Then there’s number three, “Foreclosures Head Higher.” Aversa herself writes that “by the end of the year, a record 14 percent of homeowners with a mortgage are either behind on their payments or in foreclosure.” That situation is getting worse, not better.
Number five, “Small and Mid-Sized Banks Fail,” is notable because Aversa seems to backtrack on her claim that the recession has ended when she writes that “the banks have been undone by real estate, construction, and industrial loans that soured as the recession has deepened.” Uh, what’s with the present tense?
Aversa also betrays a lack of confidence in number eight, “Federal Aid for Economy,” when she writes that “government stimulus programs spur sales of homes and autos but raise doubts about whether the economic recovery can be lasting if federal aid is withdrawn.” What kind of “rebound” is it if it can’t be sustained without Uncle Sam’s not-unlimited largesse?
I deliberately saved number six, “U.S. Spills Red Ink,” for last. While Aversa dutifully notes the record $1.4 trillion deficit Uncle Sam ran during the past fiscal year, she says it occurred because “financial bailout and war costs soar[ed].” Lord have mercy.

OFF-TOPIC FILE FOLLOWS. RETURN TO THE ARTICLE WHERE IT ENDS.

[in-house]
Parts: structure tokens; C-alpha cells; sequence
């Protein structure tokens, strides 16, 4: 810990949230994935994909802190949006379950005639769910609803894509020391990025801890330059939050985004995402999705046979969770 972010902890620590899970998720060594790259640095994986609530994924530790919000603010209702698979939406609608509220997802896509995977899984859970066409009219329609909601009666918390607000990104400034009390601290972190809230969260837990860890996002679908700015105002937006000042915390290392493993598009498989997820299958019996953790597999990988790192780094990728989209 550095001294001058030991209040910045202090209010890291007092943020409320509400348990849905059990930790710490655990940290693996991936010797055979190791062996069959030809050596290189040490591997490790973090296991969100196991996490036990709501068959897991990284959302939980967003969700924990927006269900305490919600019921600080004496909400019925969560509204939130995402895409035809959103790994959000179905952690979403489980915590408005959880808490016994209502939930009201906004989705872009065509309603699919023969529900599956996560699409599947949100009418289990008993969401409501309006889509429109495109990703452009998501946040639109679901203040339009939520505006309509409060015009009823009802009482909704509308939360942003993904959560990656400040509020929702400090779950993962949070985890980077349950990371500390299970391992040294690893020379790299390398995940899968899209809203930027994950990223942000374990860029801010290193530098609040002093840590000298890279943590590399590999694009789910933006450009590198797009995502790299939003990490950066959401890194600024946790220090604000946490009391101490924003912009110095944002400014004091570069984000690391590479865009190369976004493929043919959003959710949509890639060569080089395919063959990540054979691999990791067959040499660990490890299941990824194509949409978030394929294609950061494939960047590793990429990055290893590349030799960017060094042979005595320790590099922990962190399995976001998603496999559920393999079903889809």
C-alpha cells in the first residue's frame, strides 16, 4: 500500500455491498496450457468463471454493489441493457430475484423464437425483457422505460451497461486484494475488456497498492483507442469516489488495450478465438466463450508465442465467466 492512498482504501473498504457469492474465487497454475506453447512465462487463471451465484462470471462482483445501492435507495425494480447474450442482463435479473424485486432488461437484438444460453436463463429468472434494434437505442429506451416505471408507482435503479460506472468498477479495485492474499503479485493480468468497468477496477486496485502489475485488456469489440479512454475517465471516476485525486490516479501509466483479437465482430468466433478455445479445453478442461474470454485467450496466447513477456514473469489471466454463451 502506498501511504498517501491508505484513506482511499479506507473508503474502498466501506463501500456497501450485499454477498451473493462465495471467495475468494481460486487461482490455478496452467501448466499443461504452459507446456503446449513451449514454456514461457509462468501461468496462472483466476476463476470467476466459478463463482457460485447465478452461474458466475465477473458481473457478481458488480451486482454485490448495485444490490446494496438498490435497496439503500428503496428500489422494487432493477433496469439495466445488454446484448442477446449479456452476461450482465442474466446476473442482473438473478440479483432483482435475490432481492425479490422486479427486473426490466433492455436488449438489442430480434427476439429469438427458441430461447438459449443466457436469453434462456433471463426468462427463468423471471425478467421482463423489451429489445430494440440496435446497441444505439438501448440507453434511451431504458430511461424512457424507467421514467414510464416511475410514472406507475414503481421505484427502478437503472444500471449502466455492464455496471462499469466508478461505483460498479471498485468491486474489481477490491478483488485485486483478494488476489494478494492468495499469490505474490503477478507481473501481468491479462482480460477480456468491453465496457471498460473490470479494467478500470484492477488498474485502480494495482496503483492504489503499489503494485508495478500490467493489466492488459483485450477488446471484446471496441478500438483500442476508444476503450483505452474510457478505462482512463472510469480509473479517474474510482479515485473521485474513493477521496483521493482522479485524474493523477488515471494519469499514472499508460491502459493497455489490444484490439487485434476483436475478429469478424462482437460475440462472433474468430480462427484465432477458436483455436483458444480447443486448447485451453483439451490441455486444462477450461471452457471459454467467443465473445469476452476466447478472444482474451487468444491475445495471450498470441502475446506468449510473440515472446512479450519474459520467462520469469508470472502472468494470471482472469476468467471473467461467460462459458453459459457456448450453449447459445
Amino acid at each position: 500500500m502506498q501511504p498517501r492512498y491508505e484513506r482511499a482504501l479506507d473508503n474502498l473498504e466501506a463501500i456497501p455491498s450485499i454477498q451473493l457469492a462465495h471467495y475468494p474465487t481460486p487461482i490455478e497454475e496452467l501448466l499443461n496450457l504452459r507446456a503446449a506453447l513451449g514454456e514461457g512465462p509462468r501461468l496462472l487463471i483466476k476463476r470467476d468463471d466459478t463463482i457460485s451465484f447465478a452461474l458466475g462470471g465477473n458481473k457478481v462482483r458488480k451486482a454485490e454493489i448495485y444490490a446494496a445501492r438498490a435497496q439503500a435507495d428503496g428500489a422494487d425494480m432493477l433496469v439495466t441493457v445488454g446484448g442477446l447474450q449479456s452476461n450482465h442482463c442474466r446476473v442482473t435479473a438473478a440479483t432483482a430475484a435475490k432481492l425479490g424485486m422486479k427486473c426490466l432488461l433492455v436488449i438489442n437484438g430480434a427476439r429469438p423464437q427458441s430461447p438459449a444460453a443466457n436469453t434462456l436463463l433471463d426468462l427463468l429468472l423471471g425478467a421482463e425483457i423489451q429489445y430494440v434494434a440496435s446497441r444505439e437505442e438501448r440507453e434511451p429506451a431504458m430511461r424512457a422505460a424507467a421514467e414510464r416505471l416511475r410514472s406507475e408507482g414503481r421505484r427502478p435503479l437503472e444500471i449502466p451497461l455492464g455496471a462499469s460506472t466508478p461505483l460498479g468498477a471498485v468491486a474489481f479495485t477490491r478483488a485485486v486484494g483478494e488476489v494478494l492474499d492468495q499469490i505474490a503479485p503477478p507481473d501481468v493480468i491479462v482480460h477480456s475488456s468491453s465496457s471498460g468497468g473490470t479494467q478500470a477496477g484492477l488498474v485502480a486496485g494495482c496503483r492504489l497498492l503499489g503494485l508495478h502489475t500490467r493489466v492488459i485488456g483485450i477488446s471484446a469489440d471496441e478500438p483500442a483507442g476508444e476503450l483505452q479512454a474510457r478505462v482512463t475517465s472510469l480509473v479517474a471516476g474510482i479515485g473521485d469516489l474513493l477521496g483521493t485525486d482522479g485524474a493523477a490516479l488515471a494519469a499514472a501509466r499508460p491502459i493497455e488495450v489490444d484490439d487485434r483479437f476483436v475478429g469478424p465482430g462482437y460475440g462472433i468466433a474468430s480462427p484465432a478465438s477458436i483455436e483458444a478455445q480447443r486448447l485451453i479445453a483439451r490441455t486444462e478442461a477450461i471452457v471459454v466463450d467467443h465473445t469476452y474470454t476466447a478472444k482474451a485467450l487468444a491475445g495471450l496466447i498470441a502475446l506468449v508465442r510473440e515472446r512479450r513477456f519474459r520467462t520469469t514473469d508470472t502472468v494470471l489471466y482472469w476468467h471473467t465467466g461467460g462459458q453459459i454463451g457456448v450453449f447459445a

First, as I noted earlier this year, the government began retroactively accounting for the costs of bank, car company, and other bailouts under the Troubled Asset Relief Program (TARP) on a “net present value” basis, thus treating related outlays as “investments” that are not included in current spending. Two non-TARP exceptions to this are Fannie Mae and Freddie Mac, whose bailout costs thus far have exceeded $100 billion. On Christmas Eve, while much of the rest of the nation was engaged in last-minute holiday preparations and enduring airport weather delays, the Obama administration said it would provide the two government wards relief without limits.
Second, “war costs” didn’t “soar.” Total defense spending in fiscal 2009 was only $42 billion higher than it was in fiscal 2008, an increase of just over 7%. Even before determining how much of the increase directly relates to the wars, it accounts for less than 5% of the $962 billion jump in the deficit from the previous year’s $464 billion.
Finally, in addressing the deficit, Aversa missed or ignored an important story the rest of the press neglected, one which deserves its own entry on the list. That story is the catastrophic decline in federal tax and other collections that shows no signs of stopping, let alone “rebounding.”
Tax receipts for calendar 2009 will be about $2.04 trillion. That’s down about $530 billion, or 20%, from calendar 2008 (after adding back that year’s stimulus payments). The steepness of the decline in collections in an economy that contracted less than 4%, and where average employment declined by less than 5%, is proof positive that the “going Galt” phenomenon was very real in 2009.
As long as the administration-fostered atmosphere of uncertainty (yet another missed story) prevails, it will continue.